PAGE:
Exploring Financing Options for Your Hawaii Home

Shopping for a new home can be exhilarating! Browsing MLS listings and going to open houses is the fun part! There’s a little bit of voyeur in all of us, so it’s a thrill to see what the inside of various homes look like, and to imagine your future there. But often there is so much unknown territory to navigate — with so many potential pitfalls along the way — that you may feel like you’re hiking a set of intersecting trails without a map or GPS.

Once you’ve found a home that checks all of your boxes, that’s when things can get a bit complex. First, there’s the legalese of offers and counter offers, and the myriad options for securing financing, not to mention the intricacies of appraisals and escrow. For those who aren’t in the industry, the whole process can sometimes seem daunting. Just thinking about it makes you want to take a nap in the hammock in your backyard. But then you remember that you don’t have either a hammock or a backyard. So that’s when you set out afresh to find two pretty, sturdy trees that’ll support your weight, and a beautiful back garden that you can call your own.

One of the most common questions we are asked as industry experts is “what are the differences between using a mainland bank and a local bank?” Here’s what our team and some local lenders came up with to help you navigate this one aspect of the home buying process.

Mainland Lenders vs. Local Lenders

One of the key things to consider is local marketplace knowledge. Local lenders may be more familiar with the island or neighborhood where you’re looking to buy a home, and this can be advantageous. They may have a clearer picture of the value of the home you’re interested in, simply from having closed other properties in the area. This familiarity can extend to the appraiser they send to assess your home’s value, one of the essential steps necessary to closing any sale.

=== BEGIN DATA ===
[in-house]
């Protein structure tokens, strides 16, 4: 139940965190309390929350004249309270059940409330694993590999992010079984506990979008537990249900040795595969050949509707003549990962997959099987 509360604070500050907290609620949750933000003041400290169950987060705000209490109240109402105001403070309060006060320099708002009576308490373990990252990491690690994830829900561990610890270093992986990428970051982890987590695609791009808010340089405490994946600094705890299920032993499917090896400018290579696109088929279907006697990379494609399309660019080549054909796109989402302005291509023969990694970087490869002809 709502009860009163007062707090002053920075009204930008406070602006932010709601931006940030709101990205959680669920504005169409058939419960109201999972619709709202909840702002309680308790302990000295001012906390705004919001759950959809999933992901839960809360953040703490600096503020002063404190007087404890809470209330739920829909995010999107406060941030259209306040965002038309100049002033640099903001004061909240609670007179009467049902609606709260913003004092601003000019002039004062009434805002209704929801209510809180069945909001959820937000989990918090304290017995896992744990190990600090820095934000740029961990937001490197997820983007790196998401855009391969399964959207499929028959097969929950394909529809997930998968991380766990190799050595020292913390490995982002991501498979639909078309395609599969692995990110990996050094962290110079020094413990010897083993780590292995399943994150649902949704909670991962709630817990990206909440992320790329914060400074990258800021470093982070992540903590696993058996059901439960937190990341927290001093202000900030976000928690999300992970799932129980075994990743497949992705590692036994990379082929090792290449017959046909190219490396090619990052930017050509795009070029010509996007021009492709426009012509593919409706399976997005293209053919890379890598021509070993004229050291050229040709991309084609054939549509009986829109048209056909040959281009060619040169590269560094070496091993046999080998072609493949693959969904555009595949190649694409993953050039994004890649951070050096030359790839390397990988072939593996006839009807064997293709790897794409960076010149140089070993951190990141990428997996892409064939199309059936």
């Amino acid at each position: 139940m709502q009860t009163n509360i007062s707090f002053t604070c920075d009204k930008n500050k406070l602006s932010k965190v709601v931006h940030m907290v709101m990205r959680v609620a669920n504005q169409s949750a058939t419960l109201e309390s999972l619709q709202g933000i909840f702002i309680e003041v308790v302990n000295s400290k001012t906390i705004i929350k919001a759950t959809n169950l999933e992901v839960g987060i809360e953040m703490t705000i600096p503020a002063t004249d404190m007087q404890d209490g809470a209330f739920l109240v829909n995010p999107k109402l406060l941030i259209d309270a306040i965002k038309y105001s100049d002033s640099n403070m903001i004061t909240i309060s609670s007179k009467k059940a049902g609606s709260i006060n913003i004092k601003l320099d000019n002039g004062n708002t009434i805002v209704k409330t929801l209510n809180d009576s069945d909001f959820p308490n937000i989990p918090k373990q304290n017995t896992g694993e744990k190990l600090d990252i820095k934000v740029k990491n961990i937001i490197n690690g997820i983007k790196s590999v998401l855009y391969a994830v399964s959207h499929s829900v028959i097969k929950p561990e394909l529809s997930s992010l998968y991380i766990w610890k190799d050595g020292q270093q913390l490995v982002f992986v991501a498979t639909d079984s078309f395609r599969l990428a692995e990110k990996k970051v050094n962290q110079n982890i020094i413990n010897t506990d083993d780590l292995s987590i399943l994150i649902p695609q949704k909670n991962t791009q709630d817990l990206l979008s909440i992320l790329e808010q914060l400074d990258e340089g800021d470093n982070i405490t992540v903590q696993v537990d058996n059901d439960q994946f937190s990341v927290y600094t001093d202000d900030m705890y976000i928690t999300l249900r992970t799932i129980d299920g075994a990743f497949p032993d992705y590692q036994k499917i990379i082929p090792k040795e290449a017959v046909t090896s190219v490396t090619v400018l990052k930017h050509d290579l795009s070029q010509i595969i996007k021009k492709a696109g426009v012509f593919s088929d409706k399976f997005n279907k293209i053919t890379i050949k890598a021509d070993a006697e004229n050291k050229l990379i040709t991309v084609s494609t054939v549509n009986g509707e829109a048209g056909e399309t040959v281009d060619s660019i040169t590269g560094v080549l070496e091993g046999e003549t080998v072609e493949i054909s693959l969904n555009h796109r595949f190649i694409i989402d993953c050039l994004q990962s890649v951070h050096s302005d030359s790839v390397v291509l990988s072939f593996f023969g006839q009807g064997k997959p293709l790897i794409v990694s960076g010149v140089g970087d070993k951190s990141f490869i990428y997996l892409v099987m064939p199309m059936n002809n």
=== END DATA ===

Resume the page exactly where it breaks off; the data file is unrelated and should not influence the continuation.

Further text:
Lenders and brokers told us that mainland banks will sometimes fly their appraisers inter-island. Just as each of the islands has its own unique beauty, they each have features and benefits that may affect property values in slightly different ways from Maui to Oahu, and from Kauai to the Big Island. As a result, there may be a benefit to financing your home through one of the handful of retail banks available here, since by and large, they use appraisers who are resident on each of the islands. Living here means they know all the ins and outs that affect property values locally.

The primary local lending institutions are, of course, Bank of Hawai‘i and First Hawaiian Bank, but there’s also Central Pacific Bank and Territorial Savings Bank, as well as a few others. Generally, their offerings are straightforward and a bit more “vanilla”. For the most part, local banks require great credit, as well as sufficient assets and income, so if you’re looking for more flexible lending options, you may wish to explore lending products from mainland banks, too.

Special Circumstances

Another consideration is that if the property you are interested in buying is unusual in any way, it is wise to consult with both a local bank and a mainland bank. We suggest this because there are some property characteristics that are often quite typical locally, but which may not be typical on the mainland. These unusual characteristics may present a problem for mainland banks unfamiliar with them.